Trump, Pharma, and the Opioid Crisis

President Trump signed a memorandum Thursday declaring the opioid epidemic a national emergency, the same day a former pharma exec was arrested for pushing his company's signature opioid medication. (Image credit: Gary H/Flickr)

President Trump signed a memorandum Thursday declaring the opioid epidemic a national emergency, the same day a former pharma exec was arrested for pushing his company's signature opioid medication.

Effective today, my administration is officially declaring the opioid crisis a national public health emergency under federal law, and why I am directing all executive agencies to use every appropriate emergency authority to fight the opioid crisis.

Trump noted in his speech that last year "more than 11 million [Americans] abused prescription opioids" and that opioid overdoses now make up the majority of drug-related deaths in the U.S. Among steps being taken to address the crisis, the president referenced prescription drug issues:

The FDA is now requiring drug companies that manufacture prescription opioids to provide more training to prescribers and to help prevent abuse and addiction, and has requested that one especially high-risk opioid be withdrawn from the market immediately.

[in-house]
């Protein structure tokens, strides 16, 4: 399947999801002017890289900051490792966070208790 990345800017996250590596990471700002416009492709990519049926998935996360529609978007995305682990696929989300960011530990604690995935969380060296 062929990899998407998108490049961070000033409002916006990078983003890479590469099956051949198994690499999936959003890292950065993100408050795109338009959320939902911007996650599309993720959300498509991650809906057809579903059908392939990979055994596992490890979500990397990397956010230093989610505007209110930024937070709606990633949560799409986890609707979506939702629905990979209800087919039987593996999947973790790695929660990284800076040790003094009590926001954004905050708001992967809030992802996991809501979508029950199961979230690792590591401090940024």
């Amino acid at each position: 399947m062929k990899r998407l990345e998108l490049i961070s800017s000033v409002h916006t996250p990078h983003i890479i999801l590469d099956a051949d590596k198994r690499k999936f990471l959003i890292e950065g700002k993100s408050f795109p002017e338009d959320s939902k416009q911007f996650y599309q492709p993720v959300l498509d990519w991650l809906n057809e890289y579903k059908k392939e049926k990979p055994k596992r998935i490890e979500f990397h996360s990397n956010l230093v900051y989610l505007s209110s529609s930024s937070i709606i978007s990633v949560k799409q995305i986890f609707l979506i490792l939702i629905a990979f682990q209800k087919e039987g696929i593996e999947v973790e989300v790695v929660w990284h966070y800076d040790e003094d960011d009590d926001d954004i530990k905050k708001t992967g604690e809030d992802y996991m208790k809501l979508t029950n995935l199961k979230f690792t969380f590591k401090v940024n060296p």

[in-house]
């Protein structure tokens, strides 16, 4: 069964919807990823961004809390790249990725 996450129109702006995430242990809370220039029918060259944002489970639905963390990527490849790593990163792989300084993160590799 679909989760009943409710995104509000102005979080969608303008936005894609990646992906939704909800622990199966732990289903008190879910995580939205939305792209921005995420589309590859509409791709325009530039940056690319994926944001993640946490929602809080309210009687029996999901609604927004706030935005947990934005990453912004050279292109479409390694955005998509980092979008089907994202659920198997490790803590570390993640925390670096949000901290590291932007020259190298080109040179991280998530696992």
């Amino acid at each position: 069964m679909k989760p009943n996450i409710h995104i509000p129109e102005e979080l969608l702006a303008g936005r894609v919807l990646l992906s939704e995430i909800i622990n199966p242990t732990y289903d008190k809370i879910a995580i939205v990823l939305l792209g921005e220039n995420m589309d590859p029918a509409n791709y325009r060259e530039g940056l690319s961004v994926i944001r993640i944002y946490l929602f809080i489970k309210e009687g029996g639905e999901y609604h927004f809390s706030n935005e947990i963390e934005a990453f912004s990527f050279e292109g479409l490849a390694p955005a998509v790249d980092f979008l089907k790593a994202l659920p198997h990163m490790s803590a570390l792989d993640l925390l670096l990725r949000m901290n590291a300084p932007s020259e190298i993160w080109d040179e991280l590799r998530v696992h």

Amid the crackdown on unsavory prescription-writing practices and on the same day as Trump's emergency declaration, John Kapoor, former CEO of Insys Therapeutics, was arrested and charged "with conspiring to push the company's signature drug for unacceptable uses through a series of bribes and kickbacks."

Subsys, as the drug is known, transmits the extremely powerful narcotic fentanyl in spray form, allowing it to be placed beneath the tongue for fast, potent pain relief. It is meant only for treating cancer patients suffering from severe pain.

Prosecutors allege that Kapoor and others conspired to bribe physicians into writing high volumes of prescriptions, many to non-cancer patients, as well as misled and defrauded insurance companies that were leery of approving such prescriptions for patients without a cancer diagnosis.

"In the midst of a nationwide opioid epidemic that has reached crisis proportions," acting U.S. Attorney William D. Weinreb said in a statement, "Mr. Kapoor and his company stand accused of bribing doctors to overprescribe a potent opioid and committing fraud on insurance companies solely for profit.

After events unfolded Monday, media reports and politicians were quick to note that Trump's declaration seemed little more than talk:

Many have said that the lack of additional federal funds will greatly limit what the directive can actually accomplish. In a tweet, Senator Bernie Sanders said, “Trump is right that the opioid crisis is a national emergency. Unfortunately, his announcement today was nothing more than an empty promise.”

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